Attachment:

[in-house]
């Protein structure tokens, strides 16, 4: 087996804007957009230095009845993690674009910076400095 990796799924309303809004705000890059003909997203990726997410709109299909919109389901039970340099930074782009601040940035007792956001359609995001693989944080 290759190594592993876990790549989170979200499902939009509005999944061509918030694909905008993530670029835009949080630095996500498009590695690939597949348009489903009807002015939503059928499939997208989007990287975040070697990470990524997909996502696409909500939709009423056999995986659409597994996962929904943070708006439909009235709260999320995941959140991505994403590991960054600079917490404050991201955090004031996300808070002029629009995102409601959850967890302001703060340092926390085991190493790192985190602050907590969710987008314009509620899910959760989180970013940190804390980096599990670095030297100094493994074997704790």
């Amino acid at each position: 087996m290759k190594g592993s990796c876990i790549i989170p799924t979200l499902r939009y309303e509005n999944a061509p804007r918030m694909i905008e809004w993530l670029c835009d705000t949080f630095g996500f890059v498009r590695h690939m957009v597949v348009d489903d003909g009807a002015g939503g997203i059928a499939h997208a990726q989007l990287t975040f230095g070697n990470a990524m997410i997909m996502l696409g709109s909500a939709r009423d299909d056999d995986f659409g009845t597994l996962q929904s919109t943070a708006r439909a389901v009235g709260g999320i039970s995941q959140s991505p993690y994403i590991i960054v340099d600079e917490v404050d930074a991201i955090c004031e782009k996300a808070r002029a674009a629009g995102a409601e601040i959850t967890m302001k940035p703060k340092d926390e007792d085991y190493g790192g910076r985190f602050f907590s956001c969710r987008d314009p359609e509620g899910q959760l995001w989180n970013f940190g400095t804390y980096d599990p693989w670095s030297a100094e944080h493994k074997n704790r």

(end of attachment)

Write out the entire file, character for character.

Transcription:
[in-house]
């Protein structure tokens, strides 16, 4: 087996804007957009230095009845993690674009910076400095 990796799924309303809004705000890059003909997203990726997410709109299909919109389901039970340099930074782009601040940035007792956001359609995001693989944080 290759190594592993876990790549989170979200499902939009509005999944061509918030694909905008993530670029835009949080630095996500498009590695690939597949348009489903009807002015939503059928499939997208989007990287975040070697990470990524997909996502696409909500939709009423056999995986659409597994996962929904943070708006439909009235709260999320995941959140991505994403590991960054600079917490404050991201955090004031996300808070002029629009995102409601959850967890302001703060340092926390085991190493790192985190602050907590969710987008314009509620899910959760989180970013940190804390980096599990670095030297100094493994074997704790």
């Amino acid at each position: 087996m290759k190594g592993s990796c876990i790549i989170p799924t979200l499902r939009y309303e509005n999944a061509p804007r918030m694909i905008e809004w993530l670029c835009d705000t949080f630095g996500f890059v498009r590695h690939m957009v597949v348009d489903d003909g009807a002015g939503g997203i059928a499939h997208a990726q989007l990287t975040f230095g070697n990470a990524m997410i997909m996502l696409g709109s909500a939709r009423d299909d056999d995986f659409g009845t597994l996962q929904s919109t943070a708006r439909a389901v009235g709260g999320i039970s995941q959140s991505p993690y994403i590991i960054v340099d600079e917490v404050d930074a991201i955090c004031e782009k996300a808070r002029a674009a629009g995102a409601e601040i959850t967890m302001k940035p703060k340092d926390e007792d085991y190493g790192g910076r985190f602050f907590s956001c969710r987008d314009p359609e509620g899910q959760l995001w989180n970013f940190g400095t804390y980096d599990p693989w670095s030297a100094e944080h493994k074997n704790r």